• Be delivered by an occupational therapist and a link worker.
  • Facilitate team working between local OTs and link workers, enabling them to understand, value and maximise each other’s contributions to COVID-19 rehabilitation.
  • Highlight local referral pathways, including gaps, challenges and blocks, and enable participants to develop problem solving action plans where these exist.
  • Serve to provide proof of concept for potential wider adoption by Occupational therapists and link workers around the UK.

Alicia Ridout, Independent practitioner

This project will deliver a digital tool to aid the assessment of appropriate, safe digital interventions both with and for service users post COVID-19 peak/lockdown.

This area of practice has seen an unprecedented leap in implementation without deployment training/support. Patient safety needs to be addressed at all points in the life cycle of digital products but in particular at implementation (Sittig, 20201). The outcome will support a digital ‘learning by doing’ approach in the field for the coming 12-15 months as COVID-19 interventions are honed.

Project Aims:

  • To develop an onboarding practice guide for Occupational Therapists (OT) supporting the digital goals of people with COVID-19 at home/in the community where digital solutions are now needed
  • To build a digital (modular) version of the guide for OT, accessible on their preferred mobile device for use in daily practice, building competency to existing standards for digital use in health and care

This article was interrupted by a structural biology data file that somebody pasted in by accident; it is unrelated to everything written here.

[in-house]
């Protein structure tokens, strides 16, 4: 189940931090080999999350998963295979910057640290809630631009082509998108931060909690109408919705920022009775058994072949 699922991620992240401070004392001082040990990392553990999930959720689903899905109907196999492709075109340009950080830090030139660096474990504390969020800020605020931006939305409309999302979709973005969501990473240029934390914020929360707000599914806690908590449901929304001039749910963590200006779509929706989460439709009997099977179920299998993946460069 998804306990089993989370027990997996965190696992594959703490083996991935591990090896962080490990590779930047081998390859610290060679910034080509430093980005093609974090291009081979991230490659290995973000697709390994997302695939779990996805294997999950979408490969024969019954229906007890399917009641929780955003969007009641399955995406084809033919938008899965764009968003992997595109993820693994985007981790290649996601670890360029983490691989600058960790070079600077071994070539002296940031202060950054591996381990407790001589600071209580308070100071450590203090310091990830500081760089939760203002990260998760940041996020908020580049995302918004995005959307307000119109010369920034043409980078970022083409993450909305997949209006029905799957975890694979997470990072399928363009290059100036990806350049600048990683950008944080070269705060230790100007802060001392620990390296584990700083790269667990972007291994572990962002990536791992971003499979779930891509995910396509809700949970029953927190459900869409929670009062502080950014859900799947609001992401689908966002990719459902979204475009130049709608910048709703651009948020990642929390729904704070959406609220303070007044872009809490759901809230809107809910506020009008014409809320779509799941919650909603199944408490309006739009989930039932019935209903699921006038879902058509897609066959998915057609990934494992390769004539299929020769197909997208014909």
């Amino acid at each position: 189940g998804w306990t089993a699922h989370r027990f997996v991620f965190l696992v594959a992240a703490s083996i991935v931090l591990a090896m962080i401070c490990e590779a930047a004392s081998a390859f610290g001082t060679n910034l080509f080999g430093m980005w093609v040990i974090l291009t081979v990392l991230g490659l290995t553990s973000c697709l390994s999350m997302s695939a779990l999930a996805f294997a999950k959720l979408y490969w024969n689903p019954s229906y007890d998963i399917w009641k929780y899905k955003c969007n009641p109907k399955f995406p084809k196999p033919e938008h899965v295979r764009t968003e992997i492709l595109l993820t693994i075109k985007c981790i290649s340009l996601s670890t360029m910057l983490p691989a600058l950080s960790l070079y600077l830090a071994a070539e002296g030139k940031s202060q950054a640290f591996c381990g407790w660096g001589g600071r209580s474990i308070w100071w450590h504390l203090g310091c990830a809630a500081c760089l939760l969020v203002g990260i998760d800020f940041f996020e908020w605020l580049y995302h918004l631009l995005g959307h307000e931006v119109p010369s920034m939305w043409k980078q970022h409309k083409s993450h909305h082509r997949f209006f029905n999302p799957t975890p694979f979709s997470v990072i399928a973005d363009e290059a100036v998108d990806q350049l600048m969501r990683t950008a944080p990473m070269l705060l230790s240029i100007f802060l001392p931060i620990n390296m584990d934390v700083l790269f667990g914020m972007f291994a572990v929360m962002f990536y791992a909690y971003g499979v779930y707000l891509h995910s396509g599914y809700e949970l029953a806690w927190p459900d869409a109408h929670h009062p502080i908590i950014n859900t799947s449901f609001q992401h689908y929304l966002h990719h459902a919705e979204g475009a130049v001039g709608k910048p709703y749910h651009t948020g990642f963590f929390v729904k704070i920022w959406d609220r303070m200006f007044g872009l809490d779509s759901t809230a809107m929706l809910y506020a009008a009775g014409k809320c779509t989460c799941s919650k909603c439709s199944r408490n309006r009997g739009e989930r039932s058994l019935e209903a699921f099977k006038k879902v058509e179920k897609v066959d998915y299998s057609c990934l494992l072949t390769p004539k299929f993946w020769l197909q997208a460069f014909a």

• To integrate feedback and quality improvement (PDSA) elements in the guide to support the gathering of data to add insight into future occupational practice requirements in this domain.

Dr Lisa Taylor, Associated Professor, & Charmaine Chandler, Lecturer, University of East Anglia

Rehabilitation Entrenched Community Integration Programme Evaluation (RECIPE): A pilot study evaluating a novel model of practice placement for 1st and 2nd year pre-registration MSc Occupational Therapy students to support local community health and social care service providers with an NHS Right Care needs led service delivery model and Right to Rehab principles, to address increased rehabilitation service demand post COVID-19.

Project Aims:

  • To provide our students with a novel quality practice placement experience based on a community based student led community rehabilitation clinic, focussed on specific Occupational Therapy interventions, delivered face to face or a mix of telehealth and face to face or completely telehealth – depending on social distancing measures at that point in time.
  • To provide the 2nd year students the opportunity to develop their employability attributes that they struggle with upon graduation i.e. supervision and leadership through the adoption of the peer assisted learning model within a clinic based setting.
  • To provide a more efficient model of clinical educator supervision for services at a time of great pressure post COVID-19, and to help ease current and future placement capacity issues too.
  • To adopt and audit the implementation of the NHS Right Care Community Rehabilitation Tool and align with the Right to Rehab manifesto both introduced Nationwide in early 2020.
  • To develop a placement model that supports and contributes towards an occupational therapy focussed local community rehabilitation service delivery post COVID-19. This model of delivery will contribute to the rehabilitation pathway as the demand on rehabilitation services is predicted to be significant in the coming months.
  • To aim to provide an occupational therapy focussed community service delivery that integrates health and social service users.